Brian Cox: A Viewer's Guide

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Brian Cox has many things to commend him. A proven character actor with a gift for lighting up films like Spike Jonze’s Adaptation, David Fincher’s Zodiac and Spike Lee’s 25th Hour in even short bursts, the Scotsman is equally accomplished in meatier on-screen roles, and on stage. His political leanings mean he’s capable of taking academics down a peg or two. We think he’s also a nuclear physicist and may have also been in D:Rream, although that may need checking (ED: Are you perhaps thinking of Professor Brian Cox?). Read on for our guide to his finest film moments.

ESSENTIAL VIEWING: Manhunter (1986)

The part that should have launched Brian Cox’s Hollywood career back in the ’80s, Dr. Hannibal Lecktor and Manhunter was followed by a strangely fallow period for the actor. TV gigs were faint reward for a majestically sinister turn as the serial-killing savant that Anthony Hopkins would later make into a household name (albeit with a slightly different spelling, since this one was changed for copyright reasons). Cox, recommended to director Michael Mann by Brian Dennehy, based his interpretation on Scottish killer Peter Manuel. “It’s one of the great roles,” he remembers of gel-haired jailbird Lecktor, criticising the character’s eventual descent into Hannibal-era purgatory. “For me it's like playing [The Third Man’s] Harry Lime. If you went on playing Harry Lime, Harry Lime becomes meaningless because the character is wrapped in his own mystery.”


���A really important film for me,” recalls Cox of Michael Cuesta’s unsparing drama L.I.E.. His fearless take on middle-aged pederast – or “chickenhawk” - Big John Harrigan came against the advice of colleagues who warned of the adverse effect the part would have on his career… as if playing a man would preys on teenage boys while pretending to be a pillar of his community could possibly alienate audiences. But then, as is his wont, the actor manages to make the character just sympathetic enough to keep him from driving moviegoers into the nearest Kevin Bacon psychodrama. He and a young Paul Dano, the teen tearaway he strikes up a friendship with, are joint MVPs in an underseen gem.

ESSENTIAL VIEWING: The Escapist (2008)

Man-nearly-on-the-lam Frank Perry is an all too rare lead role for Cox. The actor, who didn’t emerge as a big-screen force until his forties, inhabits the lined face of the jailbird with the fatigued grit of a man who knows that he has one final shot at redemption. Rupert Wyatt’s tightly woven thriller keeps the lifer at its centre but hides his sweat-beaded plans from the viewer, who’s jostled instead between suspicious screws, bullying inmates and unreliable co-conspirators. Will Frank make it to freedom and that longed-for rendezvous with his estranged daughter, or is it all just a desperate pipe dream? And why doesn’t he just drill a hole behind a Rita Hayworth poster like everyone else?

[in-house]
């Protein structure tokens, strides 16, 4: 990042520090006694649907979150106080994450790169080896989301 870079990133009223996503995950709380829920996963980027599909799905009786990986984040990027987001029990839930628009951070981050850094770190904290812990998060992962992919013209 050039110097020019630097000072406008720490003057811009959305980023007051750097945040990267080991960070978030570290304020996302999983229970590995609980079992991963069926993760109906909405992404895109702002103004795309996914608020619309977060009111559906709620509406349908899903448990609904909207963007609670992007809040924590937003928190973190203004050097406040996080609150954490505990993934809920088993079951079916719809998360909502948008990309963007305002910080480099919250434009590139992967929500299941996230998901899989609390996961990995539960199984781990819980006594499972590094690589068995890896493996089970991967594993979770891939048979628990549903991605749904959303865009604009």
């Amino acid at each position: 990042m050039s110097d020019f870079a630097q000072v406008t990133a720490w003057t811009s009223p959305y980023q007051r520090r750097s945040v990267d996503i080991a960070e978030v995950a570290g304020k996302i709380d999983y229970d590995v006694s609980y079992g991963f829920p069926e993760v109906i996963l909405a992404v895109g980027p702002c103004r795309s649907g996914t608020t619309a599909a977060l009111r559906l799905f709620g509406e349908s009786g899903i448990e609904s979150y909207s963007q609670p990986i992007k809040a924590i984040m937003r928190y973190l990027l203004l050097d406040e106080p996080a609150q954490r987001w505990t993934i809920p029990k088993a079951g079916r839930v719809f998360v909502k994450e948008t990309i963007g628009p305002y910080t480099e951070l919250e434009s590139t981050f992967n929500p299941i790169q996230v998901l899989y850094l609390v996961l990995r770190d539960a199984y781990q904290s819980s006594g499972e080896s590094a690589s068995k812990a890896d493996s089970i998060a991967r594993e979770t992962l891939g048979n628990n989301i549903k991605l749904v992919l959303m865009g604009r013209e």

RECOMMENDED: The Bourne Supremacy (2004)

Brian Cox makes a satisfyingly reptilian psychocrat when he sets his mind to it, as he does in the first and second instalments of the Bourne trilogy. As CIA deputy director Ward Abbott, he’s blessed with an arc that peels away layers of subterfuge, bullshit and criminality like a particularly rotten Langley-based onion. Presiding over first Treadstone and then Blackbriar, he has never met a dossier he hasn’t wanted to burn or an ex-operative he hasn’t wanted to terminate. Cox plays the intelligence wonk with oily menace, gradually revealing just how deep the rabbit hole goes as Matt Damon’s superspy follows the clues he’s carelessly left lying about. While Cox is far too gifted to be pigeonholed as a Hollywood villain, he is very bloody good at it.


William Stryker gave Cox his juiciest bad guy role since Manhunter and a chunky role in a film even Citizen Kane would probably call “the Citizen Kane of superhero movies”. His natural gravitas lends itself to the Bond villain-like schemings of William Stryker, the angriest colonel since that guy who used to chase the A-Team around, as he plots to bring Professor Xavier's school to heel and destroy mutantkind in its entirety. Like esteemed co-stars Patrick Stewart and Ian McKellen, he throws himself into the Marvel universe with gusto, delivering dialogue filled with neural inhibitors, adamantium and Cerebro like he knew this stuff backwards. Maybe he got a refresher from his professorial namesake and actually did.

FOR THE FAN: Ironclad (2011)
Ill-fated historical figures are something of a specialty for Cox. As King Agamemnon he ends up at the pointy bit of Rose Byrne’s dagger in Troy, and we all know how things ended up for Hermann Göring in Nuremberg (not well). His William of Albany scarcely fares better in Ironclad. He arrives at a famously gory death at the hands of Paul Giamatti’s unhinged King John. Before finding bits of himself catapulted across 13th century England courtesy of the mad monarch, Albany plays a medieval Hannibal Smith to an armour-clad A-Team despite claiming to be “a fat wool merchant with a henpecking wife and three daughters”. Judging by how badass a baron he turns out to be, we think this may be medieval for “I’m just a cook”.

ONE TO AVOID: Troy (2004)

It’s been suggested that, with the sound off, Troy is a masterpiece. After all, it’s the problems can be tracked to a cloth-eared script and an over-the-top score that would greet a humble trip to the loo with a trumpet fanfare if it could. Wolfgang Petersen’s blockbuster – less Das Boot than Das Sandal – is a self-consciously old school epic that ill-serves its actors, including Cox’s bellicose King Agamemnon, with lines like “I almost lost this war because of your little romance” and “Peace is for women and the weak”: not exactly Homeric. The buffed-up Scotsman meets a sticky end in the movie but escapes Troy with dignity just about intact, even if that haircut took some forgetting.